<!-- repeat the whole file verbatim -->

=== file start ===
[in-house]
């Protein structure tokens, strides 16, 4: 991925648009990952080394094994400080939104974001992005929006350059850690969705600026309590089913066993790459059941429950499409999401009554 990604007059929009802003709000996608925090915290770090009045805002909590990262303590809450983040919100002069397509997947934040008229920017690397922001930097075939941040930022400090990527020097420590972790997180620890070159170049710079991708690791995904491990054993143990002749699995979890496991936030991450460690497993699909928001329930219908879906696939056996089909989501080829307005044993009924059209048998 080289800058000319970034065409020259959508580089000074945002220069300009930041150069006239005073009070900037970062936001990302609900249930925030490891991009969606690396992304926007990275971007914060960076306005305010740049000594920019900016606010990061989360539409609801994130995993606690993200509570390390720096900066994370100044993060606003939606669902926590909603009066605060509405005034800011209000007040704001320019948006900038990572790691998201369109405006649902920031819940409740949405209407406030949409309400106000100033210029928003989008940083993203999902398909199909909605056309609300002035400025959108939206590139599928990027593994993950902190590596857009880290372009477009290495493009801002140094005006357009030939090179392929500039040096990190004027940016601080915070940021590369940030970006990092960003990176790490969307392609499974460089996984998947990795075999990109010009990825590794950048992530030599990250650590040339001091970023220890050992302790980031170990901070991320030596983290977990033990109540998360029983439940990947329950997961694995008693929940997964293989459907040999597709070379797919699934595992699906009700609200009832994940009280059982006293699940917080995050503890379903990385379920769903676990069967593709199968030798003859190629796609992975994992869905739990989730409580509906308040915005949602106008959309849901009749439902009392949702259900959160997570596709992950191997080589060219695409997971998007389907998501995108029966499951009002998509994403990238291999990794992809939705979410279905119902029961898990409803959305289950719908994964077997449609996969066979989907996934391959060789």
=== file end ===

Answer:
[in-house]
């Protein structure tokens, strides 16, 4: 991925648009990952080394094994400080939104974001992005929006350059850690969705600026309590089913066993790459059941429950499409999401009554 990604007059929009802003709000996608925090915290770090009045805002909590990262303590809450983040919100002069397509997947934040008229920017690397922001930097075939941040930022400090990527020097420590972790997180620890070159170049710079991708690791995904491990054993143990002749699995979890496991936030991450460690497993699909928001329930219908879906696939056996089909989501080829307005044993009924059209048998 080289800058000319970034065409020259959508580089000074945002220069300009930041150069006239005073009070900037970062936001990302609900249930925030490891991009969606690396992304926007990275971007914060960076306005305010740049000594920019900016606010990061989360539409609801994130995993606690993200509570390390720096900066994370100044993060606003939606669902926590909603009066605060509405005034800011209000007040704001320019948006900038990572790691998201369109405006649902920031819940409740949405209407406030949409309400106000100033210029928003989008940083993203999902398909199909909605056309609300002035400025959108939206590139599928990027593994993950902190590596857009880290372009477009290495493009801002140094005006357009030939090179392929500039040096990190004027940016601080915070940021590369940030970006990092960003990176790490969307392609499974460089996984998947990795075999990109010009990825590794950048992530030599990250650590040339001091970023220890050992302790980031170990901070991320030596983290977990033990109540998360029983439940990947329950997961694995008693929940997964293989459907040999597709070379797919699934595992699906009700609200009832994940009280059982006293699940917080995050503890379903990385379920769903676990069967593709199968030798003859190629796609992975994992869905739990989730409580509906308040915005949602106008959309849901009749439902009392949702259900959160997570596709992950191997080589060219695409997971998007389907998501995108029966499951009002998509994403990238291999990794992809939705979410279905119902029961898990409803959305289950719908994964077997449609996969066979989907996934391959060789």